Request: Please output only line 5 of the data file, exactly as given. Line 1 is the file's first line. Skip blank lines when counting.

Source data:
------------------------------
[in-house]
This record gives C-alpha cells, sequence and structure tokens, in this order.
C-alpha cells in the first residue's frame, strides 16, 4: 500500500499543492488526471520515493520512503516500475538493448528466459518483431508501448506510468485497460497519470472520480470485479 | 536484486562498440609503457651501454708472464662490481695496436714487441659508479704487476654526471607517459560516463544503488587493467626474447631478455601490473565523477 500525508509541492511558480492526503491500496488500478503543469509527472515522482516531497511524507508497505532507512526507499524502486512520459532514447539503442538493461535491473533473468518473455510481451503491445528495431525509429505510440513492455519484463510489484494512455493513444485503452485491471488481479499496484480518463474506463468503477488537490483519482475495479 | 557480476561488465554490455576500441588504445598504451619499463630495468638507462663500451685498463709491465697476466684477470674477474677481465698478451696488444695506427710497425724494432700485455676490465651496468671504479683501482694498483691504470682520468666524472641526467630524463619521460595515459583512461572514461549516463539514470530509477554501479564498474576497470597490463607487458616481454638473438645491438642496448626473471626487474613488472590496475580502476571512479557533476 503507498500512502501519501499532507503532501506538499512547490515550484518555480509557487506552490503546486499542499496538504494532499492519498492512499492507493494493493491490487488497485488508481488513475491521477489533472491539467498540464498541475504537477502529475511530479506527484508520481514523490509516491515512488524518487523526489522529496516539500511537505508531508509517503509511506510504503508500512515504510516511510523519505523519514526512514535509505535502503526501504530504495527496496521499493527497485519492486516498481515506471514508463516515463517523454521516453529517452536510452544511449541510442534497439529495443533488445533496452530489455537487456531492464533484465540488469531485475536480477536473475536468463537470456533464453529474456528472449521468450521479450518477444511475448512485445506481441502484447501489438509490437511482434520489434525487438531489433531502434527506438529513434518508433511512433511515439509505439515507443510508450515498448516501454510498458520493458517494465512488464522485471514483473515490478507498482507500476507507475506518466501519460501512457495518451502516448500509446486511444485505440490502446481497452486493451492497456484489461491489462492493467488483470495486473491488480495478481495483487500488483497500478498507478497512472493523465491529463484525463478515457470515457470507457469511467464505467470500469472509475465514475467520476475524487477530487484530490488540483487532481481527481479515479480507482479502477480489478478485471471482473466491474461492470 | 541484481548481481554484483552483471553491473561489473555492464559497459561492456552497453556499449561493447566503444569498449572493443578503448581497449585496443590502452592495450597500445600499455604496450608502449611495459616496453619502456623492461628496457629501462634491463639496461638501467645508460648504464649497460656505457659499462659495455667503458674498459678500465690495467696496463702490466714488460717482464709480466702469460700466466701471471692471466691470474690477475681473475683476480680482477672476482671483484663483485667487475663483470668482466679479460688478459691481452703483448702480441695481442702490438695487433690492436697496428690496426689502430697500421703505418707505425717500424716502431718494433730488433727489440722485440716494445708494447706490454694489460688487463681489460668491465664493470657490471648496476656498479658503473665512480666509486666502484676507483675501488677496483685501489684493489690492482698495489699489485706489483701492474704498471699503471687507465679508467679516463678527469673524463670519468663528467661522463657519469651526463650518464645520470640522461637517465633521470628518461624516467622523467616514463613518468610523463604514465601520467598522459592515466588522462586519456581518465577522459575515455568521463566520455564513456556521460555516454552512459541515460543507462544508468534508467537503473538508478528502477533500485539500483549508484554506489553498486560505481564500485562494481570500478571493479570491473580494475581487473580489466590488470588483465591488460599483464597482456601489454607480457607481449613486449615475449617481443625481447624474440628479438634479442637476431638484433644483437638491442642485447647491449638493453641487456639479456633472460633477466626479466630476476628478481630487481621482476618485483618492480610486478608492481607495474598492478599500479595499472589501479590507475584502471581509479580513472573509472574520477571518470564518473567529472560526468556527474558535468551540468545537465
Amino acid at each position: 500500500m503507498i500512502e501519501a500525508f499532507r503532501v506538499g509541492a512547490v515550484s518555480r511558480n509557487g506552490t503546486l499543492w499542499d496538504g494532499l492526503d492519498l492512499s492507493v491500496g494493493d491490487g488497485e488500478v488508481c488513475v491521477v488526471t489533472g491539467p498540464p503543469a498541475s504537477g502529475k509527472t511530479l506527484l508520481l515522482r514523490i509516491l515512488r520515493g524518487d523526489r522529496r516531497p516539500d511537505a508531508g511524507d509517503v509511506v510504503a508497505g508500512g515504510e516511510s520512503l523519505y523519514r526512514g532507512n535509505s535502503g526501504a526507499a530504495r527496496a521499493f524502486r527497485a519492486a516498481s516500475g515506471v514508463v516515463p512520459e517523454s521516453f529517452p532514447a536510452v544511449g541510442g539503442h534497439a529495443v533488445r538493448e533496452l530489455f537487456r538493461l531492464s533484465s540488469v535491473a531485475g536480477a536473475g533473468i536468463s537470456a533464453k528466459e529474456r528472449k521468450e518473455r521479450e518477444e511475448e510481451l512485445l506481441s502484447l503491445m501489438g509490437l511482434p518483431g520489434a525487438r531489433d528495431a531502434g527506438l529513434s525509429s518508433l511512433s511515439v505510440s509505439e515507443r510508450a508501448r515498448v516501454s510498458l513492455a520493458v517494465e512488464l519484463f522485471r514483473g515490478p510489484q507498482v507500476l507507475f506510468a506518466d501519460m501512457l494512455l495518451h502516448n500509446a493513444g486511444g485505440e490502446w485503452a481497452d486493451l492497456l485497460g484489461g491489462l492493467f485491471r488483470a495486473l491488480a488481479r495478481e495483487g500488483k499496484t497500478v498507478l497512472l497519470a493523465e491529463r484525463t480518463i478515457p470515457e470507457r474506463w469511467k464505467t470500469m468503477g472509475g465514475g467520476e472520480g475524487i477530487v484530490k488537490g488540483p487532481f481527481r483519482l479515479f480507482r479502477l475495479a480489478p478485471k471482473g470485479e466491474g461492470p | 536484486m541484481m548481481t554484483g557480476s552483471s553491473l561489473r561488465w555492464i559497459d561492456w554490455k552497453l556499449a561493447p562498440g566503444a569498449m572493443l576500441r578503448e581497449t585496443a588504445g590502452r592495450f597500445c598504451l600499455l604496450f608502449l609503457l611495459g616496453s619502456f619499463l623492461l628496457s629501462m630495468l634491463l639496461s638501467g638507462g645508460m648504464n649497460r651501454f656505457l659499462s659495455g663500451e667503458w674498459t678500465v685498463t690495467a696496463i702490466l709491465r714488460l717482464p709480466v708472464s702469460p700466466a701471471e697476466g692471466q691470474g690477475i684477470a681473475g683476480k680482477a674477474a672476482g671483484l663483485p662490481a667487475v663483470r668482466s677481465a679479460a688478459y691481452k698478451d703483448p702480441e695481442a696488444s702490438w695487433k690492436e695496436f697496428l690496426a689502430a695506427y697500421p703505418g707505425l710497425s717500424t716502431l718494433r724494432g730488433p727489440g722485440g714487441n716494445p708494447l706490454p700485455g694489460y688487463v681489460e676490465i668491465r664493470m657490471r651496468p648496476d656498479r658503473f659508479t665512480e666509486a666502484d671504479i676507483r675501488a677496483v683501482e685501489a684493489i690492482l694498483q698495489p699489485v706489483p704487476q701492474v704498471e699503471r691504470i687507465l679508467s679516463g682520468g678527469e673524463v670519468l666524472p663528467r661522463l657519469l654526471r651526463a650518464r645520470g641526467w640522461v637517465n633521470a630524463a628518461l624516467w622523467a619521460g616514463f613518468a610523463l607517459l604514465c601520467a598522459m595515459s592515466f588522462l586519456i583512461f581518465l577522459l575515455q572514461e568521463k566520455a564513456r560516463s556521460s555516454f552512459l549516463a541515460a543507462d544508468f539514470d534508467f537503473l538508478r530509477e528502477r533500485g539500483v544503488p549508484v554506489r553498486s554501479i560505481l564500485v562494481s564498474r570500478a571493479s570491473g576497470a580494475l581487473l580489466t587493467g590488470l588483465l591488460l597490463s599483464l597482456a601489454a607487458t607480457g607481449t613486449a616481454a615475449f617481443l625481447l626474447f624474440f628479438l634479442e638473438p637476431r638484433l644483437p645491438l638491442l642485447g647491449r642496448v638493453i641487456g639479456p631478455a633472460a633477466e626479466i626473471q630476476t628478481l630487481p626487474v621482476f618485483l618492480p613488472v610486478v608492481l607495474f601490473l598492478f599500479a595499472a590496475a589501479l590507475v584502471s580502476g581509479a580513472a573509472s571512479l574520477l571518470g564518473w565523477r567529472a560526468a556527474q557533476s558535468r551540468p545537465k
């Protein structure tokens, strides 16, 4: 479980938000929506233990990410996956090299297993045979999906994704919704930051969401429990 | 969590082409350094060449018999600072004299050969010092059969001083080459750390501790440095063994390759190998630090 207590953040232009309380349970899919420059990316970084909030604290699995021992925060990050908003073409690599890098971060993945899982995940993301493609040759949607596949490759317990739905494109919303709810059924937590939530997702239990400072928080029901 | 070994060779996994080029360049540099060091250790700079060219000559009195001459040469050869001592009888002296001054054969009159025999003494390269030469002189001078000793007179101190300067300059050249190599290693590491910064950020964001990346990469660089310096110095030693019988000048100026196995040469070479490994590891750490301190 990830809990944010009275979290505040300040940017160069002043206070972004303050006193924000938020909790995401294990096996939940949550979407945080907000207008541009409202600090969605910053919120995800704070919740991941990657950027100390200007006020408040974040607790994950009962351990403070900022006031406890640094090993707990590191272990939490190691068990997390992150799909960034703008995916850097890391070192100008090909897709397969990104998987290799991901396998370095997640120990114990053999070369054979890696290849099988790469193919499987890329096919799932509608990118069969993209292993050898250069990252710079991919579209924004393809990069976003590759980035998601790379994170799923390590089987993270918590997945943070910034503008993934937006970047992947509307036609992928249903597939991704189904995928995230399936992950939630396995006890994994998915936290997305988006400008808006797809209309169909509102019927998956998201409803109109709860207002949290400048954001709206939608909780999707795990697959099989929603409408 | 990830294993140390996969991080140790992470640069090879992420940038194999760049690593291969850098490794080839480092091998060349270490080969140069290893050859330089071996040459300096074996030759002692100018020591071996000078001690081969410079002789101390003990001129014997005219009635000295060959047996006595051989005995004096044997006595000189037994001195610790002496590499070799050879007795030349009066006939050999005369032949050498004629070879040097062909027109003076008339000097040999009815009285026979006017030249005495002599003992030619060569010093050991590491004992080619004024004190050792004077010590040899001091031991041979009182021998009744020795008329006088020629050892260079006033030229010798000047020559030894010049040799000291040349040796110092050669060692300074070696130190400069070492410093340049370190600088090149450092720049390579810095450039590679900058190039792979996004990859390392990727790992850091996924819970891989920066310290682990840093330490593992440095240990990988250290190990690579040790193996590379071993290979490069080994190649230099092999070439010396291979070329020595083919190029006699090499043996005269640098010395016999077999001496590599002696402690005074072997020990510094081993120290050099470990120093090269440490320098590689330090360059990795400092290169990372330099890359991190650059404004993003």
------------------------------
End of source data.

């Protein structure tokens, strides 16, 4: 479980938000929506233990990410996956090299297993045979999906994704919704930051969401429990 | 969590082409350094060449018999600072004299050969010092059969001083080459750390501790440095063994390759190998630090 207590953040232009309380349970899919420059990316970084909030604290699995021992925060990050908003073409690599890098971060993945899982995940993301493609040759949607596949490759317990739905494109919303709810059924937590939530997702239990400072928080029901 | 070994060779996994080029360049540099060091250790700079060219000559009195001459040469050869001592009888002296001054054969009159025999003494390269030469002189001078000793007179101190300067300059050249190599290693590491910064950020964001990346990469660089310096110095030693019988000048100026196995040469070479490994590891750490301190 990830809990944010009275979290505040300040940017160069002043206070972004303050006193924000938020909790995401294990096996939940949550979407945080907000207008541009409202600090969605910053919120995800704070919740991941990657950027100390200007006020408040974040607790994950009962351990403070900022006031406890640094090993707990590191272990939490190691068990997390992150799909960034703008995916850097890391070192100008090909897709397969990104998987290799991901396998370095997640120990114990053999070369054979890696290849099988790469193919499987890329096919799932509608990118069969993209292993050898250069990252710079991919579209924004393809990069976003590759980035998601790379994170799923390590089987993270918590997945943070910034503008993934937006970047992947509307036609992928249903597939991704189904995928995230399936992950939630396995006890994994998915936290997305988006400008808006797809209309169909509102019927998956998201409803109109709860207002949290400048954001709206939608909780999707795990697959099989929603409408 | 990830294993140390996969991080140790992470640069090879992420940038194999760049690593291969850098490794080839480092091998060349270490080969140069290893050859330089071996040459300096074996030759002692100018020591071996000078001690081969410079002789101390003990001129014997005219009635000295060959047996006595051989005995004096044997006595000189037994001195610790002496590499070799050879007795030349009066006939050999005369032949050498004629070879040097062909027109003076008339000097040999009815009285026979006017030249005495002599003992030619060569010093050991590491004992080619004024004190050792004077010590040899001091031991041979009182021998009744020795008329006088020629050892260079006033030229010798000047020559030894010049040799000291040349040796110092050669060692300074070696130190400069070492410093340049370190600088090149450092720049390579810095450039590679900058190039792979996004990859390392990727790992850091996924819970891989920066310290682990840093330490593992440095240990990988250290190990690579040790193996590379071993290979490069080994190649230099092999070439010396291979070329020595083919190029006699090499043996005269640098010395016999077999001496590599002696402690005074072997020990510094081993120290050099470990120093090269440490320098590689330090360059990795400092290169990372330099890359991190650059404004993003």